Prescribed burn management is utilized in Chicago Park District Nature Areas to achieve several objectives:
- Reduce the spread of weeds and undesirable woody vegetation
- Promote the growth of native plants
- Enrich and return nutrients back to the soil by burning off dead vegetation on the ground
- Encourage plant germination by allowing sunlight to warm the dark soil. This management technique is used widely by land managers throughout the Midwest and the country by federal, state and local municipalities. Without fire, nature areas are likely to become thickets of shrubs or weeds with little variety of plant and animal life.
The Chicago Park District notifies neighborhood groups, city officials and park councils at least two weeks prior to the burn season if a burn is planned in their district. In addition, signs are posted at the nature area entrances prior to the burn. On the day of the burn, the Park District notifies the fire departments and city officials. Fire departments are called at the beginning and end of each burn.
The Chicago Park District Department of Natural Resources carefully assesses the needs of each nature area to determine the management needs of that site. Once the Illinois Department of Natural Resources and the City of Chicago grant a permit to the Chicago Park District to carry out the prescribed burns, a professional prescribed burn manager prepares a burn prescription plan specific to each individual site. The burn plan includes areas targeted for the burn, ignition patterns, and the location of firebreaks. A firebreak is anything, such as a road, a mowed path, or a burned strip of land, which will stop a fire and contain it to a controlled area. The burn plan also specifies ideal weather conditions, number of staff, and type of equipment needed and the ecological goals of the burn. Only professional, well-equipped, fully trained burn crews carry out the prescribed burns under the supervision of the prescribed burn manager. On the day of the burn, the crews carry cell phones and two-way radios. Ample portable water tanks and a water truck are also present the day of the burn.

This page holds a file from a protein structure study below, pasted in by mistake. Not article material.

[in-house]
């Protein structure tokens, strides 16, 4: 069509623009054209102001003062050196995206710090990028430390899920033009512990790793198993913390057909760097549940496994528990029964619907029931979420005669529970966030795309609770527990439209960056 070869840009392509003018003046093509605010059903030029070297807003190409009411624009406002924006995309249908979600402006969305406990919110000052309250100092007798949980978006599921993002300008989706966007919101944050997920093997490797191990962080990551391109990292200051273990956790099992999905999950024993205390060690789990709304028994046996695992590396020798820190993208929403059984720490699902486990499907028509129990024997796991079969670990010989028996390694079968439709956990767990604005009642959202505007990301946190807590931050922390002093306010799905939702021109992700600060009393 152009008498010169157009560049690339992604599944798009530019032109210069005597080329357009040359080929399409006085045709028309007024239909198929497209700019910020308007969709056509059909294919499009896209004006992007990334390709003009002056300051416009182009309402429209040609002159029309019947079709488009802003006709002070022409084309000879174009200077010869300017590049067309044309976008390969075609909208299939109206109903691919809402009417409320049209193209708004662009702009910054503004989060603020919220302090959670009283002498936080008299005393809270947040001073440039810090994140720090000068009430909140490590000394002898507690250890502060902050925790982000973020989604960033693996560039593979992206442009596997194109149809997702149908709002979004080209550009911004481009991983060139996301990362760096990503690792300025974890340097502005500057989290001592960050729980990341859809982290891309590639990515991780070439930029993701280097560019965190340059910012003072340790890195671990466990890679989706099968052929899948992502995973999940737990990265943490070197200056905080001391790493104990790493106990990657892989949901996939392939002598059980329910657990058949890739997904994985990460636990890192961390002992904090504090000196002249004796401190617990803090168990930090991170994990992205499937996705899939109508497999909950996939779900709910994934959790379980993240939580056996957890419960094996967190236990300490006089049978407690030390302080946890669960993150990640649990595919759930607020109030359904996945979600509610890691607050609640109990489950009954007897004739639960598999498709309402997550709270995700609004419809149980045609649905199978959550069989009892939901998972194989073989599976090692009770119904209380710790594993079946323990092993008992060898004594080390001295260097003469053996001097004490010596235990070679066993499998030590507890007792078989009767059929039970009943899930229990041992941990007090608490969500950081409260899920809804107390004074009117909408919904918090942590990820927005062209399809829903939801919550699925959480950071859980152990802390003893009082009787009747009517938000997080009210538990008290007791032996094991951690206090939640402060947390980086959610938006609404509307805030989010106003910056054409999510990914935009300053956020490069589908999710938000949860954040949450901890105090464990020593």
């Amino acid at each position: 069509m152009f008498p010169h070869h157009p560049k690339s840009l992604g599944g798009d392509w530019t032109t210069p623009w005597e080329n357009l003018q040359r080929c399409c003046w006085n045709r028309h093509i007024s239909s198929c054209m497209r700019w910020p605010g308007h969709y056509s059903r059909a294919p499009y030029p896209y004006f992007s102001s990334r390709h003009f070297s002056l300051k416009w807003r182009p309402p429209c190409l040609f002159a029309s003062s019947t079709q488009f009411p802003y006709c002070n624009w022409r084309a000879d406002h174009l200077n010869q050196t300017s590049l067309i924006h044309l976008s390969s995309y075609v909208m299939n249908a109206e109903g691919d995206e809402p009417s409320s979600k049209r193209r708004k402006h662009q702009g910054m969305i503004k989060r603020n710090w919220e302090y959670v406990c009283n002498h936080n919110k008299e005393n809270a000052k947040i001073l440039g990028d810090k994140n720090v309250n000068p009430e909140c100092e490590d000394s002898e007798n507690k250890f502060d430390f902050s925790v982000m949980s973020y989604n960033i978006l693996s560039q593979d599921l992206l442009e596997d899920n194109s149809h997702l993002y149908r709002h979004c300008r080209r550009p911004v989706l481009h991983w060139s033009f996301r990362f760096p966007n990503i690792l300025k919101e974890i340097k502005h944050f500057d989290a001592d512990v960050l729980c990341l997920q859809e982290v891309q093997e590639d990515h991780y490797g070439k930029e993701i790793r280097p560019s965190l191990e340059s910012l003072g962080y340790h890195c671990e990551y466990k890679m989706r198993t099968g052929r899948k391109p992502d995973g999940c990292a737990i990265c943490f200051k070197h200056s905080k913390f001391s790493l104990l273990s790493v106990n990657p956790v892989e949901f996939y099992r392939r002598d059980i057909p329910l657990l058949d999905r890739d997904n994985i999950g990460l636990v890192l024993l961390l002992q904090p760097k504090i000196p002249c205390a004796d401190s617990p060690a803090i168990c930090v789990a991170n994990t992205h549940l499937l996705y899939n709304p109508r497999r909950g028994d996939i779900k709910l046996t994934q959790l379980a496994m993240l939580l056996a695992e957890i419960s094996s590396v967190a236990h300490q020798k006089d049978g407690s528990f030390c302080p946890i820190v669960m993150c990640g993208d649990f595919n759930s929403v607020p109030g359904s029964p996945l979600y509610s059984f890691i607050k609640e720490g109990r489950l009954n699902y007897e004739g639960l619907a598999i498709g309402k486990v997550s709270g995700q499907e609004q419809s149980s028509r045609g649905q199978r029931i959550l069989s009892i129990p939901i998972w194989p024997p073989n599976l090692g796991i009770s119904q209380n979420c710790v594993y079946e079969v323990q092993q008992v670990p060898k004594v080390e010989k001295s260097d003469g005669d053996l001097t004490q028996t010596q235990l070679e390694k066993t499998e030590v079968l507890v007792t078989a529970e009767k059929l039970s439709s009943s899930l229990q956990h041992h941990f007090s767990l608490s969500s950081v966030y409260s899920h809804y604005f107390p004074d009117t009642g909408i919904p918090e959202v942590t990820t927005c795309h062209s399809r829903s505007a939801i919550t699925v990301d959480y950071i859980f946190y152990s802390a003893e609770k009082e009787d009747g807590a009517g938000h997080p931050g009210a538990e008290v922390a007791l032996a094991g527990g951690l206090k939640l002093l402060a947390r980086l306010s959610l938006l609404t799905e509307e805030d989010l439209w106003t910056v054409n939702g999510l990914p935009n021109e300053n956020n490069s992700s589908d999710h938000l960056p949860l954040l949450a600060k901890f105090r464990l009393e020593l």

Fire does not harm native herbaceous plants because their root systems extend far into the ground – often more than twice the length of their foliage above ground. Native grasses have buds that are located beneath the soil surface, where they are not harmed by the flames. Some trees such as oaks and hickories grow a thick bark that protects them from fire. Animals stay safe by retreating to burrows, flying away or simply moving to another area. Burns are also scheduled to occur before spring bird nesting occurs.
Prescribed burns temporarily produce some air pollutants; however, a healthy native ecosystem adapted to fire will remove more carbon dioxide and produce more oxygen in the years following the burn because the vegetation becomes fuller and more productive. To put in perspective, fewer emissions are produced from a prescribed burn than are produced from frequently mowing a comparable area of turf grass.
Burns are conducted in the early spring and late fall. To ensure safety and to minimize smoke emission, trained crews carefully time the burn for a specific range of temperature, wind direction, wind strength, humidity, barometric pressure, and ground moisture conditions. The exact date and time is subject to change depending on whether or not optimal conditions for a safe yet effective burn are available.
Recently burned areas initially have blackened earth, but the sites green up very quickly in the spring. The season following a controlled burn the vegetation is lusher, the flowers are more radiant, and seed production is more plentiful.
All burns in Chicago Park District nature areas are conducted by professional, licensed contractors. Nature stewards will be notified when a prescribed burn is scheduled for their site. Stewards are welcome to attend and observe the burns as well as assist the Chicago Park District in notifying and educating the surrounding community about prescribed burning.